The Federal High Court in Lagos on Tuesday declined awarding N500m damages against the Nigeria Police Force for the arrest, detention and parade of Alhaji Alaka Abayomi before the media on July 31, 2017 as an alleged sponsor and godfather of the murderous ritual group, Badoo.
Though Justice Muslim Hassan knocked the police for Abayomi’s detention beyond 24 hours without a court order, he declined the prayer to award exemplary damages of N500m in favour of the oil marketer against the police.
The judge also declined his prayer that the court should order the police to “publish and furnish an unreserved apology to the applicant in four national daily newspapers and social media such as Facebook, Twitter and Whatsapp.”
The judge noted that despite evidence that the police were served with the suit and hearing notices, they did not show up in court to defend it.
Joined as respondents in the suit, were the Inspector-General of Police, Commissioner of Police in Lagos State; and CSP Obot Umoh of the IGP Special Tactical Squad, Lagos.
In his judgment on Tuesday, Justice Hassan held, “I can see that despite the hearing notice ordered by this court to be served on the respondents, no counter-affidavit was filed to controvert the claims of the plaintiff, which amount to an admission by the respondents.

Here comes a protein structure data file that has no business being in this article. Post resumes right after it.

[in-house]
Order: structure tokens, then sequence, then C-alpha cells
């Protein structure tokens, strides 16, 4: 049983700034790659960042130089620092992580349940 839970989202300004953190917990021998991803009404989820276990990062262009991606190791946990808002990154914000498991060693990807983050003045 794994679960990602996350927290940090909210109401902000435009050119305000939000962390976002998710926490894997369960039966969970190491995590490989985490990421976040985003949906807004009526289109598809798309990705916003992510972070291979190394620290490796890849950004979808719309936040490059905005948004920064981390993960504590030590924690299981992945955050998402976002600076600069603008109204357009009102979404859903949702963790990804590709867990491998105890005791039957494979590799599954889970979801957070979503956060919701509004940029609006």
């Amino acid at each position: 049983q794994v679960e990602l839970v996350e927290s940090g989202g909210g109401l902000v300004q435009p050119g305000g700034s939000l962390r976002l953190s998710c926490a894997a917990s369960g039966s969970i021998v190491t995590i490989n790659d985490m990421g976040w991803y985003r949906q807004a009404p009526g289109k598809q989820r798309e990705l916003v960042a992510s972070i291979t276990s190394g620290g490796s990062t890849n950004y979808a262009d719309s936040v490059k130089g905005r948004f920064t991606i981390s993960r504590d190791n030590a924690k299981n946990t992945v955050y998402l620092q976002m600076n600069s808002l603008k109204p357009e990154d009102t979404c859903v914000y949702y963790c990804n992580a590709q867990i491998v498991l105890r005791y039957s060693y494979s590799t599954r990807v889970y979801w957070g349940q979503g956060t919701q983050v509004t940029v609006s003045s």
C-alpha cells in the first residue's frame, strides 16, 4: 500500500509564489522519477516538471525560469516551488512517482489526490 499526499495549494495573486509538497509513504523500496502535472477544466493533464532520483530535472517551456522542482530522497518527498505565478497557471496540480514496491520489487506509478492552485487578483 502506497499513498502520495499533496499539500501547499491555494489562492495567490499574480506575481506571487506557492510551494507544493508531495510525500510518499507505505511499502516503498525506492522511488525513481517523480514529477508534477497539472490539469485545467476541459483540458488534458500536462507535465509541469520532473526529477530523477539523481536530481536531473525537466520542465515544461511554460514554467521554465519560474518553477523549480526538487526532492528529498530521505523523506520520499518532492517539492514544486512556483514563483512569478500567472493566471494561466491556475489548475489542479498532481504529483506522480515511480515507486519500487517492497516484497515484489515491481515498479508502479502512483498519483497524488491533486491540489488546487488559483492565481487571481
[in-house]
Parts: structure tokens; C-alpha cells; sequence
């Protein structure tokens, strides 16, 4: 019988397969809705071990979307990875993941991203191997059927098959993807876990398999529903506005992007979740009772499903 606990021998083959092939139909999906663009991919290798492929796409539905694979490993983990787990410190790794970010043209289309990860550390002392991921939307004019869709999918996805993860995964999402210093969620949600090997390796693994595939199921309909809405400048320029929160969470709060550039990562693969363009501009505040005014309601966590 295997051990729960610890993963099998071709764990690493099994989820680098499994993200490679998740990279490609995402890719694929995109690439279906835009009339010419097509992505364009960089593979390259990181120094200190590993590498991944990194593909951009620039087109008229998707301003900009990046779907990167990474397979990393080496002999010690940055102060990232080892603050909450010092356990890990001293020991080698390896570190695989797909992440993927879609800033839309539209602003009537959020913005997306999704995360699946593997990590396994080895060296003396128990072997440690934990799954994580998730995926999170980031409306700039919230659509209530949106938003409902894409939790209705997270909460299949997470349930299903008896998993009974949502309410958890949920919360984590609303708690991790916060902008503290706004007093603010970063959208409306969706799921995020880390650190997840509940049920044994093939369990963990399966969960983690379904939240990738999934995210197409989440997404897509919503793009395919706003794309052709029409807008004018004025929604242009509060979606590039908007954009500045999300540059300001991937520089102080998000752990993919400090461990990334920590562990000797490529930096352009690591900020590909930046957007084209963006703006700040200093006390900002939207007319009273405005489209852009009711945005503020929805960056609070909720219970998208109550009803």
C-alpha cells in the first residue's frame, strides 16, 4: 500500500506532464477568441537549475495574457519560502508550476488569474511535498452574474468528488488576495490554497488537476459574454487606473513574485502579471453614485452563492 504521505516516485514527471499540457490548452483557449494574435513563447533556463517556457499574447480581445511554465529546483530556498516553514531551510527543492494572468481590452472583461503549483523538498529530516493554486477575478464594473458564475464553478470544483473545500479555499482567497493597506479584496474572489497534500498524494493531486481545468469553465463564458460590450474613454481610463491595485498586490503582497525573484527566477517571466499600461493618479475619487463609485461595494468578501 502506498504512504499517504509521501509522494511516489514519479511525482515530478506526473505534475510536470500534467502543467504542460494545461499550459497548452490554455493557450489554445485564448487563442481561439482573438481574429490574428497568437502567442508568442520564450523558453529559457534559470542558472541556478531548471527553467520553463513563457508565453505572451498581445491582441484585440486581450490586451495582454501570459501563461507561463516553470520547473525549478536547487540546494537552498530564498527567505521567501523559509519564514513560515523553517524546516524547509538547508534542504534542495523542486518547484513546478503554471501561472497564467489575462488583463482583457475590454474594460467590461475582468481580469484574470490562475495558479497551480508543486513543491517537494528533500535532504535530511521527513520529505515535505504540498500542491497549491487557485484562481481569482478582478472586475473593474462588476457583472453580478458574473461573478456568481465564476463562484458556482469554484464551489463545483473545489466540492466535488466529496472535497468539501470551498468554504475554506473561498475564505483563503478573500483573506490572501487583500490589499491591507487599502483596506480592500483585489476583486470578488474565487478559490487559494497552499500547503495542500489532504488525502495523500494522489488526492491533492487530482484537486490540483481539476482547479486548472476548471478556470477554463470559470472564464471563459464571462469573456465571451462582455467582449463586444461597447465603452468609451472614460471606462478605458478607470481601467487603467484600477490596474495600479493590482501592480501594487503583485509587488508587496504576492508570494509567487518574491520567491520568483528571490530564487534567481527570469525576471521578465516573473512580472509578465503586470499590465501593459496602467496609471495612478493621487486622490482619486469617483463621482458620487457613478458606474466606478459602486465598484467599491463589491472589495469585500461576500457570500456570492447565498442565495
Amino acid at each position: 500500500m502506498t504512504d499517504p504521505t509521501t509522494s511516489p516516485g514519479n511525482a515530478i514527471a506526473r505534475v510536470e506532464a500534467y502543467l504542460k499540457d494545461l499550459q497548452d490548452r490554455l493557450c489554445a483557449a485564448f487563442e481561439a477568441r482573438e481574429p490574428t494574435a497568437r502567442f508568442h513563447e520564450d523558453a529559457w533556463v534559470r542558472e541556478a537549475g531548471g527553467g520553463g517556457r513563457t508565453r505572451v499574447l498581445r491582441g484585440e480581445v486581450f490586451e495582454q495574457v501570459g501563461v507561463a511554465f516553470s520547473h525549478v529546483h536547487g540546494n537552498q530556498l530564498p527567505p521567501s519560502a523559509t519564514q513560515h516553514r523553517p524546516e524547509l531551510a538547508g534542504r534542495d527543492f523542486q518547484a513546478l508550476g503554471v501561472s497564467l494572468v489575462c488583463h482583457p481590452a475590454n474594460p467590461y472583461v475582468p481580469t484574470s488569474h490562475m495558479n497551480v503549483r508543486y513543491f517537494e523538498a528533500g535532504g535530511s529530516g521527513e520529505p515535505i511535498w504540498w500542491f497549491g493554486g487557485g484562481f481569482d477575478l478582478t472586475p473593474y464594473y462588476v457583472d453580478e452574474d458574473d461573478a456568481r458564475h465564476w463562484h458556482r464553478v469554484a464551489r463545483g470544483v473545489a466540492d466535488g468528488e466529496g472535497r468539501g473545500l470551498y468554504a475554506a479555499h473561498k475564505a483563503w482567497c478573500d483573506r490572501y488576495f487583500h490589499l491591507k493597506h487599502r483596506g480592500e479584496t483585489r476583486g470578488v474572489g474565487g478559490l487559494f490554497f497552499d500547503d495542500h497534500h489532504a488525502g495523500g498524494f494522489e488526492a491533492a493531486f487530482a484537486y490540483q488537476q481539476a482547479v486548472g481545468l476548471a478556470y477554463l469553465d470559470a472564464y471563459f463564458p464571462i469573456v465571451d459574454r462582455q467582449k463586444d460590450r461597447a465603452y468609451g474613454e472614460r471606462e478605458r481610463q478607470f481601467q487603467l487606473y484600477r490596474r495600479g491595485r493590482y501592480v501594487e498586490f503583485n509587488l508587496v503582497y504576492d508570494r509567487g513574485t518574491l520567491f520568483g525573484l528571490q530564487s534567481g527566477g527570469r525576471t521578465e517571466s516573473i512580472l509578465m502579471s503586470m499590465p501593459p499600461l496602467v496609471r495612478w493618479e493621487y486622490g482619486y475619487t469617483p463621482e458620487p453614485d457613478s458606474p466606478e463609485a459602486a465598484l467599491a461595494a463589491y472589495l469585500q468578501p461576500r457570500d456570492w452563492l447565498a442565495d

“I have read and examined the relief and the affidavit of the applicant in the instant suit, which is not contradicted, and discovered that the detention of the plaintiff herein beyond 24 hours, without an order of court, is a breach of his fundamental rights enshrined in the 1999 Constitution.
“I agree that the police cannot be prevented from carrying out their constitutional duty but this must be done within the purview of the law and the constitution.”
Alaka had, in the suit filed through his lawyer, Ojehomon Tunde, urged the court to declare that his arrest at his residence in the Magodo area of Lagos and his consequent detention for over 48 hours at the Lagos Command of the Nigeria Police Force was a violation of his right to personal liberty under Section 35 of the constitution.